A Most Viewed Writer on Quora in 12 Categories


linecamera_shareimageStephen Perrenod’s research area was clusters of galaxies and their X-ray emission. He holds Ph.D. and Master’s degrees in Astronomy from Harvard University and a Bachelor’s in Physics from MIT.

He created the first computer model for the evolution of X-ray clusters of galaxies over cosmological time scales.

After his career in astrophysics he moved into the high performance computing field, where he has worked for over a quarter century. He has been a frequent public speaker on HPC, Grid and Cloud computing topics.

When he was active in astrophysics in the 1970s, the cosmological constant – which now is of such great significance – was usually dismissed as unlikely to have a non-zero value.

His latest book is 72 Beautiful Galaxies, designed for the iPad, and focused on the lovely images of galaxies with short explanations. Suitable for ages 10 to 99.

He currently consults to technology companies in the areas of AI, Big Data and High Performance Computing (www.orionx.net)


goodreads-badge-add-plus-71eae69ca0307d077df66a58ec068898.png https://www.goodreads.com/book/show/19448565-dark-matter-dark-energy-dark-gravity


Stephen’s bookshelf: read


3 responses to “About

  • Richard Gauthier

    Hello Stephen!
    I just found your web site and it looks great. I’m very interested in dark matter (and also the hypothesized first quantum particle of the universe) and have some new ideas about it. I have a B.Sc. from MIT also (’67), an M.Sc. physics from University of Illinois and a Ph.D. in Psychology (’77) (experimental) from Stanford. My website is http://www.superluminalquantum.org and I have a new article there called “A tranluminal energy quantum model of the cosmic quantum” . A spinoff from this model is two possible candidates for dark matter particles — a fermion and a boson. I’m planning to present this work at the coming APS April meeting in Denver. I would very much like to discuss some of these ideas with you and hear your ideas also if you’re interested. The article mentioned above will be published in a scientific proceedings book by World Scientific this summer.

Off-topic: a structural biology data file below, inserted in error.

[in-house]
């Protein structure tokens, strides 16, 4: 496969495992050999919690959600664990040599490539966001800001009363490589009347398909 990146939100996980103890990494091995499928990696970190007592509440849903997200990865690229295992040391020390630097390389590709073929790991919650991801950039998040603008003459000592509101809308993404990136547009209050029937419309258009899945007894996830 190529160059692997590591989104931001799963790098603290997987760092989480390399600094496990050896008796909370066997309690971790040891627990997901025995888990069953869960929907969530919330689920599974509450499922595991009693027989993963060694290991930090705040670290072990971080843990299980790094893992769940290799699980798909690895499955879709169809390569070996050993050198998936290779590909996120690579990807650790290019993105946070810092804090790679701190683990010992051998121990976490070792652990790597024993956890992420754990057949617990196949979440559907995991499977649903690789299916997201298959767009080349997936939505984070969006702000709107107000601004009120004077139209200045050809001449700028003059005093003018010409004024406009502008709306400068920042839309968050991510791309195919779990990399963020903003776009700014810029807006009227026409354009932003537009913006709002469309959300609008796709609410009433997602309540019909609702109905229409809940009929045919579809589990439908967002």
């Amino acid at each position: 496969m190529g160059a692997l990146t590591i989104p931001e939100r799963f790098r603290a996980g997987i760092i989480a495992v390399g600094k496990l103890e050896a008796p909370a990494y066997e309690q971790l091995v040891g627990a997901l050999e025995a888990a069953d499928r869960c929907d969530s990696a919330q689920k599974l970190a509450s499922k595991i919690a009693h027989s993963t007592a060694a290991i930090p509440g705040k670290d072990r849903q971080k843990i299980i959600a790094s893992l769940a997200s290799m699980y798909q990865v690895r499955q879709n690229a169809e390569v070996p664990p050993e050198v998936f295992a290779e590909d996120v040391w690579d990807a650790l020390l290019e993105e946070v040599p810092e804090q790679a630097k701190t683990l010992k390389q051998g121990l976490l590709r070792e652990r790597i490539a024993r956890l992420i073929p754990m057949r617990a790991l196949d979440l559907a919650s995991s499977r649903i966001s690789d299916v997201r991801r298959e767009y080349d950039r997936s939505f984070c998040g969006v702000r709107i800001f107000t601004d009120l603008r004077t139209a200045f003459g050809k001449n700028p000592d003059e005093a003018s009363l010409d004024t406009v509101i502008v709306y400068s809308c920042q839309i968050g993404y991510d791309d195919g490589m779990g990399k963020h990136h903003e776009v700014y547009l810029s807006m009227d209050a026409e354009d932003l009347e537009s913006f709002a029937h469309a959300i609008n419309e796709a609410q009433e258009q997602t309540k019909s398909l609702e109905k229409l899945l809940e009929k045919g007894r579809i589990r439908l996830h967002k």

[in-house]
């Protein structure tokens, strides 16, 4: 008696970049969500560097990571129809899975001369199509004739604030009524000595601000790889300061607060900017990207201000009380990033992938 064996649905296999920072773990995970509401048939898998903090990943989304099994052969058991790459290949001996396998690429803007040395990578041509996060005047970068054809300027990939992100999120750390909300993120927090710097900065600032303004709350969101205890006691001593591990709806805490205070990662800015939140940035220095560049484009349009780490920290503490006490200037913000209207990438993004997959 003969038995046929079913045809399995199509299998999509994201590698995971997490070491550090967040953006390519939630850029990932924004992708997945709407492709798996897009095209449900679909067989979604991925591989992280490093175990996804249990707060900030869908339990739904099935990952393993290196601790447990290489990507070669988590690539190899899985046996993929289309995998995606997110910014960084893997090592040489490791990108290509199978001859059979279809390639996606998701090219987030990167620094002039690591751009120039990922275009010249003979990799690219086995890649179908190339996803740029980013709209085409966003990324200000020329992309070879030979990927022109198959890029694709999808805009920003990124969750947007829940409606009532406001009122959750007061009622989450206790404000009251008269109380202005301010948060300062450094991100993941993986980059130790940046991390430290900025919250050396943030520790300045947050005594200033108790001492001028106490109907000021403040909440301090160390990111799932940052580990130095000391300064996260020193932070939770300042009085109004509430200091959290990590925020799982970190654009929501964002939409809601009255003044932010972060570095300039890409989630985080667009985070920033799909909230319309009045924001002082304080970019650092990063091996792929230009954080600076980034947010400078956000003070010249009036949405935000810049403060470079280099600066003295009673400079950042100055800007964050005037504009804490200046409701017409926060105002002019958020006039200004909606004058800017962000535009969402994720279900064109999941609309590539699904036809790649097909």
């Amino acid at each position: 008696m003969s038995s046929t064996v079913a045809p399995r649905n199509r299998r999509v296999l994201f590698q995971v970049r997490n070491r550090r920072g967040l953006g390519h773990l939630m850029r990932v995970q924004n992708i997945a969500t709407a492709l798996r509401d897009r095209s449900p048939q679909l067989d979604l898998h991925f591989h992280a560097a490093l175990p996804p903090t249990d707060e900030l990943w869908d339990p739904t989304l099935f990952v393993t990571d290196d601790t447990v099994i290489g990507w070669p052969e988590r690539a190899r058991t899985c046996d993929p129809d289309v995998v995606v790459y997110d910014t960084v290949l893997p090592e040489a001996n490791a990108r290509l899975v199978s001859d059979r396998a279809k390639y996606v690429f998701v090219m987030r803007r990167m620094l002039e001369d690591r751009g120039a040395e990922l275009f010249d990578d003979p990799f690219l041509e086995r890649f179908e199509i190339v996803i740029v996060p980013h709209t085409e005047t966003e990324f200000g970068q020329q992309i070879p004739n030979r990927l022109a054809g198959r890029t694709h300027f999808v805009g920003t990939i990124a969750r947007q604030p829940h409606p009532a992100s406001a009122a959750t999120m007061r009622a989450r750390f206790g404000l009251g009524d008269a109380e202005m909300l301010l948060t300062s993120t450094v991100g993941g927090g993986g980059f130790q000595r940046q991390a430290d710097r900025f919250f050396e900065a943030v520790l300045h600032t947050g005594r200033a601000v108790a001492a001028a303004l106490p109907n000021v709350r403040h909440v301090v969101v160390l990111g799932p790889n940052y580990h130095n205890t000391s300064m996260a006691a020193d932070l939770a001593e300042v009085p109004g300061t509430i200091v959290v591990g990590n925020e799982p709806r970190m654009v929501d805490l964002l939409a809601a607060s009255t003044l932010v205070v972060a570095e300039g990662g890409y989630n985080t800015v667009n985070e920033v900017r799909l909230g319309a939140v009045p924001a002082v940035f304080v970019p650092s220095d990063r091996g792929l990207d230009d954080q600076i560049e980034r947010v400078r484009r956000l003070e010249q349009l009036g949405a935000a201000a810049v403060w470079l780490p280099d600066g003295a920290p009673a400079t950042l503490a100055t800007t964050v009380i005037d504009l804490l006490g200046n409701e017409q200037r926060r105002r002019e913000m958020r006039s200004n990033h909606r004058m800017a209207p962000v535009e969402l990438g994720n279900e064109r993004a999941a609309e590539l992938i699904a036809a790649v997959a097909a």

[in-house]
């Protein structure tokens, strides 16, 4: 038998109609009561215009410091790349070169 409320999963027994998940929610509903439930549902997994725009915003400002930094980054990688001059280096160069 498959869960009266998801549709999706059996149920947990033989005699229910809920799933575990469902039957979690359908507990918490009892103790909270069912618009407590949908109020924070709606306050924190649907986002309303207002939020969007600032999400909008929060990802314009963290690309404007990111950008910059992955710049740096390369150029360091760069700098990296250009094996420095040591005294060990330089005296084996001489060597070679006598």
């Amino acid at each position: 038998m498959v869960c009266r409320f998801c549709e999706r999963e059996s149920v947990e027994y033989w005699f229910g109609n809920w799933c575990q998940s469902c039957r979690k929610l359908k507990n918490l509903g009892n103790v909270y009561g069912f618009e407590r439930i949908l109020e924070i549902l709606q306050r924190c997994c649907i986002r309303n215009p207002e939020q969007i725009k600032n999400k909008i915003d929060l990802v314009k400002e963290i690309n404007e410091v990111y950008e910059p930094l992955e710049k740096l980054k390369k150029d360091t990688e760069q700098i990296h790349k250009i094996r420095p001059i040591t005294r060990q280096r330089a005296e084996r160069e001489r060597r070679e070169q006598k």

all the best,
    Richard Gauthier
    Santa Rosa, CA

  • Ross Tessien

    You posted an error at Quora, fyi, I couldn’t see how to comment there so am letting you know here:

    10^36 / 10^26 = 10^10, not 10^7 as you said:

    2 Answers
    Stephen Perrenod
    Stephen Perrenod, physics degree from MIT and astrophysics Ph.D. from Harvard
    Written Dec 15, 2015
    Paul’s answer is a good start, but most stars are less massive than the Sun. Searching I found an estimate for the Milky Way’s luminosity to be 5 x 10^36 watts, whereas the Sun’s luminosity is about 4 x 10^26 watts, so the answer is roughly 1.3 x 10^7 of whatever the Sun’s mass conversion rate is.

    That being about 4.3 million tons per second as Paul gave.

    So the galaxy’s mass consumption is about 50 x 10^7 or 500 million metric tons per second.

  • schinteep

    so linking mass to time (metric tons per second) doesn’t give any further clue? help me disambiguate the formulation ” galaxy’s mass consumption is about 50 x 10^7 or 500 million metric tons per second.”

    we’re time and space multiplied by probability 😉

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